Doing Good With Diapers and the Texas Diaper Bank


When our daughter was born, we received an unexpected gift: diapers. Not just one box, but a note to tell us that my husband’s aunt and uncle would be purchasing ALL of her diapers, until she no longer needed them. Since she was our third child, and we had already spent what seemed like our kids’ college funds on our first two rounds of diapers, this gift was HUGE. Two years later, we are still using this gift with thankful hearts.

Diapers are expensive, and if you are a parent, you know how many just one child goes through per day. During the newborn phase a baby can go through up to ten diapers a day. For low-income families, not only is the purchase of diapers overwhelming, but the daily expense of child-rearing is daunting.

Enter the Texas Diaper Bank. Formed in 1997, the Texas Diaper Bank was established to “to provide services and resources to respond to families in crisis in Bexar County and improve the daily conditions of their lives.” Their aim was to bring physical and social aid through the distribution of health supplies and offering healthy child education classes.

Fast forward to the present: In 2016, they have distributed over 1.25 MILLION health supplies and served 9,000 children, seniors, and those with disabilities. In short, they are meeting their goals. The SA community is responding and those in need are receiving help. A while back, they partnered with Kimberly-Clark so that the organization is able to purchase diapers for only 16 cents each. One mother who receives services commented, I was able to save on diapers and have money to purchase groceries. After all, you can’t use food stamps to buy diapers.

Even more significant than supplying diapers to those less fortunate, the Texas Diaper Bank is taking huge steps to care for these families and babies in a holistic way. Here’s how:

  • No money for diapers = infrequent diaper change
  • Infrequent diaper change = diaper rash
  • Diaper rash = serious skin disease
  • Serious skin disease = doctor visits or even hospitalization
  • Doctor and hospital visits = increased cost of health care for baby’s family

And even more importantly, when a baby suffers diaper rash or is left in a wet diaper due to insufficient funds, he or she grows irritable. We all know what the “witching hour” looks like and how difficult it is to remain patient with fussy babies and toddlers. For underprivileged, uneducated parents, however, they are often not equipped to know how to parent in high-stress situations. A child who is crying incessantly might provoke his parent to violence. Most often, when a diaper is not changed, an infant will cry; something as small as a wet diaper can have dire consequences.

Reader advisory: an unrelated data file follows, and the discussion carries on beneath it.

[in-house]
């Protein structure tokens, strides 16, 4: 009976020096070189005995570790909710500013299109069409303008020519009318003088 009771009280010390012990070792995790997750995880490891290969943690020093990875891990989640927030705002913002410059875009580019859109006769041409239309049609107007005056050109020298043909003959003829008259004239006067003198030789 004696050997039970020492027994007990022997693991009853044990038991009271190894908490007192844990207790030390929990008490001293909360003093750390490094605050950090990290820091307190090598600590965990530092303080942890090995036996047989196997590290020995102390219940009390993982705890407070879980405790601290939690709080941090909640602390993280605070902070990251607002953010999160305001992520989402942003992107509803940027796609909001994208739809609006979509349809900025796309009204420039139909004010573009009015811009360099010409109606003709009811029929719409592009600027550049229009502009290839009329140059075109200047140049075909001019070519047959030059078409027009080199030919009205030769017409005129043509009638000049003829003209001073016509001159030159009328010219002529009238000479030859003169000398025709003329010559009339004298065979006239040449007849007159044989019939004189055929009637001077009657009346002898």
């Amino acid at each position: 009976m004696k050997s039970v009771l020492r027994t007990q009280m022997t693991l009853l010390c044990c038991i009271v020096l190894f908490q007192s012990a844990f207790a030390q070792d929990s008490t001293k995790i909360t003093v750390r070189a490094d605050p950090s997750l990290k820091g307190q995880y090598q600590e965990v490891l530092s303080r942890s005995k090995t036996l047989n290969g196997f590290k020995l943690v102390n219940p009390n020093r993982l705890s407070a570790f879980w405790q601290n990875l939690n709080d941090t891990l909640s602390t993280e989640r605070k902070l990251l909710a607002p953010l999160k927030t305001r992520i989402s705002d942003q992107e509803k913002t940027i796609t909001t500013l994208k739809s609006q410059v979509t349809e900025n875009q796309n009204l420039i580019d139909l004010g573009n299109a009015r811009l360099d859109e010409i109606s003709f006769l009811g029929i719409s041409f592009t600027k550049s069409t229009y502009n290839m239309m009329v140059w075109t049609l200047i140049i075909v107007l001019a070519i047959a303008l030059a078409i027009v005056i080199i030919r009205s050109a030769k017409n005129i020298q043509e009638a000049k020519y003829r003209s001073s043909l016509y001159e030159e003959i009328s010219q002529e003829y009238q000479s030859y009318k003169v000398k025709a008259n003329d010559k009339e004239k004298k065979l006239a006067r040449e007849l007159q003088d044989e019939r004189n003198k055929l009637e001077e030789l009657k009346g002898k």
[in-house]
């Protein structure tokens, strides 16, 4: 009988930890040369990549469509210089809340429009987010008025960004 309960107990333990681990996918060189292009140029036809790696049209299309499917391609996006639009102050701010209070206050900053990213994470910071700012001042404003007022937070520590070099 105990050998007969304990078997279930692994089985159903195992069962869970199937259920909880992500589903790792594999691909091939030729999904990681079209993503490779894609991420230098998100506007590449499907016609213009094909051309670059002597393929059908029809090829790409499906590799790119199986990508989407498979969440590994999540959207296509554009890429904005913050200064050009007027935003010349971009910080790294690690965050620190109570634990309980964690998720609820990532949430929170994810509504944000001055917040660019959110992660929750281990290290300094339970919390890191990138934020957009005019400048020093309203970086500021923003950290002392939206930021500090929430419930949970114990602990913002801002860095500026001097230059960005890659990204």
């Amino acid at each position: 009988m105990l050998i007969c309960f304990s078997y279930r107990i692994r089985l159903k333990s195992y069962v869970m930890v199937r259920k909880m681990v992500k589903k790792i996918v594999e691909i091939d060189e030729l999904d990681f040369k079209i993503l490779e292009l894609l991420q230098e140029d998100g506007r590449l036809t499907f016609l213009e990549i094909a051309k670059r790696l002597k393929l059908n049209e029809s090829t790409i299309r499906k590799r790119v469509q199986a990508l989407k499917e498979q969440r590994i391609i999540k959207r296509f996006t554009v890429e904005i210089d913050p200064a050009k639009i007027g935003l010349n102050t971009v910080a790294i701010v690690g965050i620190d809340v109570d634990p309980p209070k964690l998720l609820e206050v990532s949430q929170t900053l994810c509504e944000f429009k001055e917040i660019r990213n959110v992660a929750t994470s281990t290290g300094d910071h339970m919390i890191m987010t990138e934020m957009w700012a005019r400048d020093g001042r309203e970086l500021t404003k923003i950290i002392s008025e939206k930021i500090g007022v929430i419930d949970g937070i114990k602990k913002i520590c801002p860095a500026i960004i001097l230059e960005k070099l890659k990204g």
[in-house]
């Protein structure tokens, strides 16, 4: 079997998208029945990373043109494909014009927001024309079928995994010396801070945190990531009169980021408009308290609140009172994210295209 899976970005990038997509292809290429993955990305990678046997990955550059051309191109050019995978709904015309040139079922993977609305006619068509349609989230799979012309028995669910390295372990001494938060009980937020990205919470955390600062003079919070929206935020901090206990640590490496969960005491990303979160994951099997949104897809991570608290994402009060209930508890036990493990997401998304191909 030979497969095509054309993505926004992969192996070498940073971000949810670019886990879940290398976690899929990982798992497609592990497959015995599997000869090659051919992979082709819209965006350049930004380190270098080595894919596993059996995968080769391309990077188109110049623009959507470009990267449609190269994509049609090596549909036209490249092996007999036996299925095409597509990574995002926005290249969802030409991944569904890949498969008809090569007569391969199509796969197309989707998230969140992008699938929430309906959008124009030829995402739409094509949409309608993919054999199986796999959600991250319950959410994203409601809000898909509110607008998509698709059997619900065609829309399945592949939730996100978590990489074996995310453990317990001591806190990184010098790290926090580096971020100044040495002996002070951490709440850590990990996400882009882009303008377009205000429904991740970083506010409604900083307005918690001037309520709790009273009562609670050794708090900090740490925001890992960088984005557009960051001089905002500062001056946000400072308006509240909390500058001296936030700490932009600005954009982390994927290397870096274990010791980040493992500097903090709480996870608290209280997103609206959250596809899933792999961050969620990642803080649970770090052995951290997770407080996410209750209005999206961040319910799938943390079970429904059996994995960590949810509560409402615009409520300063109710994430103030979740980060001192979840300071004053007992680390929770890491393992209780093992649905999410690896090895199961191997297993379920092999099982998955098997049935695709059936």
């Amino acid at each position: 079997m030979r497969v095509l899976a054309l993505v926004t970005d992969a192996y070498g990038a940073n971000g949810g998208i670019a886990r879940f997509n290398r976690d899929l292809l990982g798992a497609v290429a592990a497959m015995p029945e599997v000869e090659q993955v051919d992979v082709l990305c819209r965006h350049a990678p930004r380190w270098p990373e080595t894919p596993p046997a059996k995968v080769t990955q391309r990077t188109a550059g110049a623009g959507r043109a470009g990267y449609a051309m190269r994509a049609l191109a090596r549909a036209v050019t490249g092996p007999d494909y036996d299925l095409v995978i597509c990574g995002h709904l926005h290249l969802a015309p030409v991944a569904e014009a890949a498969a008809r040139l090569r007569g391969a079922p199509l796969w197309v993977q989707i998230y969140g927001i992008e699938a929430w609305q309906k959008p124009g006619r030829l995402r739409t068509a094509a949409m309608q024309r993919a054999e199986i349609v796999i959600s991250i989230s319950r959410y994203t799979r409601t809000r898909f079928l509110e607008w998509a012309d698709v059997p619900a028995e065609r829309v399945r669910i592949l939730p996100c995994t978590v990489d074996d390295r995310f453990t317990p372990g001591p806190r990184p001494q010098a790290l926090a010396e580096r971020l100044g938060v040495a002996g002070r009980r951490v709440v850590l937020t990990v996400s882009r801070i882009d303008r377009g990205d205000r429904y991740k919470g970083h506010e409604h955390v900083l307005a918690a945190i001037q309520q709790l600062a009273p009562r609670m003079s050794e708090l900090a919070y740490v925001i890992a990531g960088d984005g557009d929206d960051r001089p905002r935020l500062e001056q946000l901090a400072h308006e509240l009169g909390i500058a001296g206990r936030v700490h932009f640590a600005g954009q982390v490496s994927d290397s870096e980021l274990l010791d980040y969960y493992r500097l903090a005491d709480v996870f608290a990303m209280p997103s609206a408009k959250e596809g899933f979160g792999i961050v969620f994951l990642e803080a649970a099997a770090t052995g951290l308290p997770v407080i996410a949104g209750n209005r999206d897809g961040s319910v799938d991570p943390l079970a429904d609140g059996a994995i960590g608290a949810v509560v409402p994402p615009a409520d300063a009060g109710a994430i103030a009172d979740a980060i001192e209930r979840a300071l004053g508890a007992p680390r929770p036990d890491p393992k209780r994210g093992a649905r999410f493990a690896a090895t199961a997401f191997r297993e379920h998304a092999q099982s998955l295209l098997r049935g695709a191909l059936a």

This year, the Texas Diaper Bank kicked off its “Million Diapers for Babies” campaign. Their goal is to raise one million diapers by the end of October. Here’s how YOU can help:

Diaper Drive: Talk to your child’s school about starting a diaper drive in October. Better yet, encourage your child to start a diaper drive at school. This is an easy way for parents to donate unused diapers—any brand, any size. And more importantly, it’s a great way to open your child’s eyes to helping the community.

Change Drive: Same as starting a diaper drive, except encourage students to collect change. The Diaper Bank uses the final total collected to purchase diapers at only 16 cents a diaper.

Learn More: Log on to to find out about how to volunteer or donate online. The website also highlights the numerous programs the Diaper Bank offers the community.



Though Lisa grew up in San Antonio, she has spent the latter part of her life in different states and countries serving on Young Life staff and in ministry with her husband, Bryce, only to make her way back when her husband landed a job here two years ago. Life has taken many twists and turns for the Wallers, but they are thankful to be back in Texas and love exploring San Antonio, especially the city’s up-and-coming restaurant scene. Lisa is mom to Liam (7), Ryan (5), and Emma (2). She loves adventuring and exploring the city with her family, running, writing (obvi), and cooking (or acting as sous chef for the hubs while he cooks). She loves the Lord, and though a ragamuffin at best, is trying to raise her kids to love the heck out of Jesus.